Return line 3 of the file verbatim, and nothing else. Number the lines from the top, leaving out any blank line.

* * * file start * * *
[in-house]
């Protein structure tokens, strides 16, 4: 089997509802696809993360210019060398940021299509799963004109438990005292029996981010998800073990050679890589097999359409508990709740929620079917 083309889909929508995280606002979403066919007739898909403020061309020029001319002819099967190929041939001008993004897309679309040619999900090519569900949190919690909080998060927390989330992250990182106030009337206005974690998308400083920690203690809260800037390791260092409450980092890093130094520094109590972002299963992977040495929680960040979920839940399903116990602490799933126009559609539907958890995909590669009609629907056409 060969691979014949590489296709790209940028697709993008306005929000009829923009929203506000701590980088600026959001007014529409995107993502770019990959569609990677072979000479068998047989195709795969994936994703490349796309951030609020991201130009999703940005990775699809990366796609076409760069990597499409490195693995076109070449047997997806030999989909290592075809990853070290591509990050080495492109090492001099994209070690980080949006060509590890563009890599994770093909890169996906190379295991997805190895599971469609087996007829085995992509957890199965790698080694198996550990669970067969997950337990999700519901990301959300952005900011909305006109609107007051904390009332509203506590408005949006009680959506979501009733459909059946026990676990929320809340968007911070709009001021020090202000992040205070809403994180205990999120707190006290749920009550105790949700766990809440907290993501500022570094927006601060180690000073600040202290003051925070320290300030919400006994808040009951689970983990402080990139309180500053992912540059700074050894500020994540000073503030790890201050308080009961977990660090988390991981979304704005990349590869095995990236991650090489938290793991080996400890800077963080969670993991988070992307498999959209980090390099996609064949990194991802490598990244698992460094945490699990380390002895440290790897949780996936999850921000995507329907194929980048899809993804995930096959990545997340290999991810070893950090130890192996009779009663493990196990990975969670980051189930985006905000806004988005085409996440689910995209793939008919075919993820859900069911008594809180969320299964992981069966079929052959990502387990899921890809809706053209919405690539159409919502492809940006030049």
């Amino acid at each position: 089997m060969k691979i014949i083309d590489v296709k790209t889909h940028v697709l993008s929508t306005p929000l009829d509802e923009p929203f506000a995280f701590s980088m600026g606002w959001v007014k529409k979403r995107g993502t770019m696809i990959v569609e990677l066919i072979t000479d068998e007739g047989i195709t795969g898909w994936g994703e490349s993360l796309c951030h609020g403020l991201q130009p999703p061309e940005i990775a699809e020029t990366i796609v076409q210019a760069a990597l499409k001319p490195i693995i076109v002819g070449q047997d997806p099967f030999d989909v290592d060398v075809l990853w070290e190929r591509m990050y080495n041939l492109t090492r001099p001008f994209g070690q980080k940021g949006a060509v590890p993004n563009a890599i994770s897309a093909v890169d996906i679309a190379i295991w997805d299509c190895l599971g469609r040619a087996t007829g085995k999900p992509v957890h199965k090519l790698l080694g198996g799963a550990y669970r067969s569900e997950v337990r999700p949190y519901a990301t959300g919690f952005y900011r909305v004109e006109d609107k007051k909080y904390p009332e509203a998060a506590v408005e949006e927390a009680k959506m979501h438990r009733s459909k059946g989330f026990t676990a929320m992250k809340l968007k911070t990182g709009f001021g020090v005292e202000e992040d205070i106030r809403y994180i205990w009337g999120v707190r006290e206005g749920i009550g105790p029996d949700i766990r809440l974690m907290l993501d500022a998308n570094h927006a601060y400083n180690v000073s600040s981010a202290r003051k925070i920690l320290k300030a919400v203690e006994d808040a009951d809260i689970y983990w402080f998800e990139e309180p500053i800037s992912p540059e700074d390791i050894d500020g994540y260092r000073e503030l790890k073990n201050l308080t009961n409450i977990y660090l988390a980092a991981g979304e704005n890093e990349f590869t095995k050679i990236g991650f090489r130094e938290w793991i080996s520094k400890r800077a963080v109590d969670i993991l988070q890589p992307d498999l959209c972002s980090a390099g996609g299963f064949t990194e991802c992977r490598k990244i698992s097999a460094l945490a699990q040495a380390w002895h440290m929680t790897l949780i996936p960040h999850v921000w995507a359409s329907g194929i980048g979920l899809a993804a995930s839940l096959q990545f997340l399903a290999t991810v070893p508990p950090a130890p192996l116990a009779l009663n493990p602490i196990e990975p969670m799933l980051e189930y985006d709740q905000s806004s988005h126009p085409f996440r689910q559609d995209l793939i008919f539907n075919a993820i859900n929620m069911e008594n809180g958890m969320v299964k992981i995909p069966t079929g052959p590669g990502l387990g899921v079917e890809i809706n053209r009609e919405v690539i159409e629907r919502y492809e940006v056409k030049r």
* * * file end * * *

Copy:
């Amino acid at each position: 089997m060969k691979i014949i083309d590489v296709k790209t889909h940028v697709l993008s929508t306005p929000l009829d509802e923009p929203f506000a995280f701590s980088m600026g606002w959001v007014k529409k979403r995107g993502t770019m696809i990959v569609e990677l066919i072979t000479d068998e007739g047989i195709t795969g898909w994936g994703e490349s993360l796309c951030h609020g403020l991201q130009p999703p061309e940005i990775a699809e020029t990366i796609v076409q210019a760069a990597l499409k001319p490195i693995i076109v002819g070449q047997d997806p099967f030999d989909v290592d060398v075809l990853w070290e190929r591509m990050y080495n041939l492109t090492r001099p001008f994209g070690q980080k940021g949006a060509v590890p993004n563009a890599i994770s897309a093909v890169d996906i679309a190379i295991w997805d299509c190895l599971g469609r040619a087996t007829g085995k999900p992509v957890h199965k090519l790698l080694g198996g799963a550990y669970r067969s569900e997950v337990r999700p949190y519901a990301t959300g919690f952005y900011r909305v004109e006109d609107k007051k909080y904390p009332e509203a998060a506590v408005e949006e927390a009680k959506m979501h438990r009733s459909k059946g989330f026990t676990a929320m992250k809340l968007k911070t990182g709009f001021g020090v005292e202000e992040d205070i106030r809403y994180i205990w009337g999120v707190r006290e206005g749920i009550g105790p029996d949700i766990r809440l974690m907290l993501d500022a998308n570094h927006a601060y400083n180690v000073s600040s981010a202290r003051k925070i920690l320290k300030a919400v203690e006994d808040a009951d809260i689970y983990w402080f998800e990139e309180p500053i800037s992912p540059e700074d390791i050894d500020g994540y260092r000073e503030l790890k073990n201050l308080t009961n409450i977990y660090l988390a980092a991981g979304e704005n890093e990349f590869t095995k050679i990236g991650f090489r130094e938290w793991i080996s520094k400890r800077a963080v109590d969670i993991l988070q890589p992307d498999l959209c972002s980090a390099g996609g299963f064949t990194e991802c992977r490598k990244i698992s097999a460094l945490a699990q040495a380390w002895h440290m929680t790897l949780i996936p960040h999850v921000w995507a359409s329907g194929i980048g979920l899809a993804a995930s839940l096959q990545f997340l399903a290999t991810v070893p508990p950090a130890p192996l116990a009779l009663n493990p602490i196990e990975p969670m799933l980051e189930y985006d709740q905000s806004s988005h126009p085409f996440r689910q559609d995209l793939i008919f539907n075919a993820i859900n929620m069911e008594n809180g958890m969320v299964k992981i995909p069966t079929g052959p590669g990502l387990g899921v079917e890809i809706n053209r009609e919405v690539i159409e629907r919502y492809e940006v056409k030049r």